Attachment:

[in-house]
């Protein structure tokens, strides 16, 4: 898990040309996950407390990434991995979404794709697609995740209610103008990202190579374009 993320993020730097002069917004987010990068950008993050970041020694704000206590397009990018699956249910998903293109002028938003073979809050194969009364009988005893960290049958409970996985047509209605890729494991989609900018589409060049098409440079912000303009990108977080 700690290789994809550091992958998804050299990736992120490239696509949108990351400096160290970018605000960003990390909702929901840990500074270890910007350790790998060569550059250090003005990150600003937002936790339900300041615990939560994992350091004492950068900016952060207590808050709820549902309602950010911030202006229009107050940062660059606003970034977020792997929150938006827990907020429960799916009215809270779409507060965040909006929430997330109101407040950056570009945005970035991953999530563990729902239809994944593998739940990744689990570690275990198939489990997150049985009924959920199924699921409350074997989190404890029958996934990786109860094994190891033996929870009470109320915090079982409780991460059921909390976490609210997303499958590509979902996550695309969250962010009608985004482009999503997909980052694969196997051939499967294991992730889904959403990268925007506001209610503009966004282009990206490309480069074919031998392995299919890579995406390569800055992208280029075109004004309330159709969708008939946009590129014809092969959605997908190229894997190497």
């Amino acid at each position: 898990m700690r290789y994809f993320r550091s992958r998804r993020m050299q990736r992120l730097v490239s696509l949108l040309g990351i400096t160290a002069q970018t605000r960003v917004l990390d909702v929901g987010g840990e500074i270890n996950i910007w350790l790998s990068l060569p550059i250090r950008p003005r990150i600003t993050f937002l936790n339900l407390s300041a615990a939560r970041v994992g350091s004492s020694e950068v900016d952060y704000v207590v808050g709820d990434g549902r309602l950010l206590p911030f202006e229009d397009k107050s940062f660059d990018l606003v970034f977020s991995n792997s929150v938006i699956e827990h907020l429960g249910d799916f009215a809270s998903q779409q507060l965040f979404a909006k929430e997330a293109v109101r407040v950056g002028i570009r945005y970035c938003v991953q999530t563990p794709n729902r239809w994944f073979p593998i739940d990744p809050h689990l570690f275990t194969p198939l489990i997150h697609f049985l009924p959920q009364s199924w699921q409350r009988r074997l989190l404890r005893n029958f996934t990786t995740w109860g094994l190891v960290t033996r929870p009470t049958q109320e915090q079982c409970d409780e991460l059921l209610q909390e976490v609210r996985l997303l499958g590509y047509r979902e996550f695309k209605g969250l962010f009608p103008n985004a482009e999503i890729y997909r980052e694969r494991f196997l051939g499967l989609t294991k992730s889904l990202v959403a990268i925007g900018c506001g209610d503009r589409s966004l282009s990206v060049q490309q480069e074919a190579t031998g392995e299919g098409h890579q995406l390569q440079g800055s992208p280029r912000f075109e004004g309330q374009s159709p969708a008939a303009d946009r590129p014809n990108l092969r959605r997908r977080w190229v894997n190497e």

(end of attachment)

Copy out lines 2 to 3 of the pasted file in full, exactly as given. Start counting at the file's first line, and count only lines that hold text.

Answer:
């Protein structure tokens, strides 16, 4: 898990040309996950407390990434991995979404794709697609995740209610103008990202190579374009 993320993020730097002069917004987010990068950008993050970041020694704000206590397009990018699956249910998903293109002028938003073979809050194969009364009988005893960290049958409970996985047509209605890729494991989609900018589409060049098409440079912000303009990108977080 700690290789994809550091992958998804050299990736992120490239696509949108990351400096160290970018605000960003990390909702929901840990500074270890910007350790790998060569550059250090003005990150600003937002936790339900300041615990939560994992350091004492950068900016952060207590808050709820549902309602950010911030202006229009107050940062660059606003970034977020792997929150938006827990907020429960799916009215809270779409507060965040909006929430997330109101407040950056570009945005970035991953999530563990729902239809994944593998739940990744689990570690275990198939489990997150049985009924959920199924699921409350074997989190404890029958996934990786109860094994190891033996929870009470109320915090079982409780991460059921909390976490609210997303499958590509979902996550695309969250962010009608985004482009999503997909980052694969196997051939499967294991992730889904959403990268925007506001209610503009966004282009990206490309480069074919031998392995299919890579995406390569800055992208280029075109004004309330159709969708008939946009590129014809092969959605997908190229894997190497």
């Amino acid at each position: 898990m700690r290789y994809f993320r550091s992958r998804r993020m050299q990736r992120l730097v490239s696509l949108l040309g990351i400096t160290a002069q970018t605000r960003v917004l990390d909702v929901g987010g840990e500074i270890n996950i910007w350790l790998s990068l060569p550059i250090r950008p003005r990150i600003t993050f937002l936790n339900l407390s300041a615990a939560r970041v994992g350091s004492s020694e950068v900016d952060y704000v207590v808050g709820d990434g549902r309602l950010l206590p911030f202006e229009d397009k107050s940062f660059d990018l606003v970034f977020s991995n792997s929150v938006i699956e827990h907020l429960g249910d799916f009215a809270s998903q779409q507060l965040f979404a909006k929430e997330a293109v109101r407040v950056g002028i570009r945005y970035c938003v991953q999530t563990p794709n729902r239809w994944f073979p593998i739940d990744p809050h689990l570690f275990t194969p198939l489990i997150h697609f049985l009924p959920q009364s199924w699921q409350r009988r074997l989190l404890r005893n029958f996934t990786t995740w109860g094994l190891v960290t033996r929870p009470t049958q109320e915090q079982c409970d409780e991460l059921l209610q909390e976490v609210r996985l997303l499958g590509y047509r979902e996550f695309k209605g969250l962010f009608p103008n985004a482009e999503i890729y997909r980052e694969r494991f196997l051939g499967l989609t294991k992730s889904l990202v959403a990268i925007g900018c506001g209610d503009r589409s966004l282009s990206v060049q490309q480069e074919a190579t031998g392995e299919g098409h890579q995406l390569q440079g800055s992208p280029r912000f075109e004004g309330q374009s159709p969708a008939a303009d946009r590129p014809n990108l092969r959605r997908r977080w190229v894997n190497e």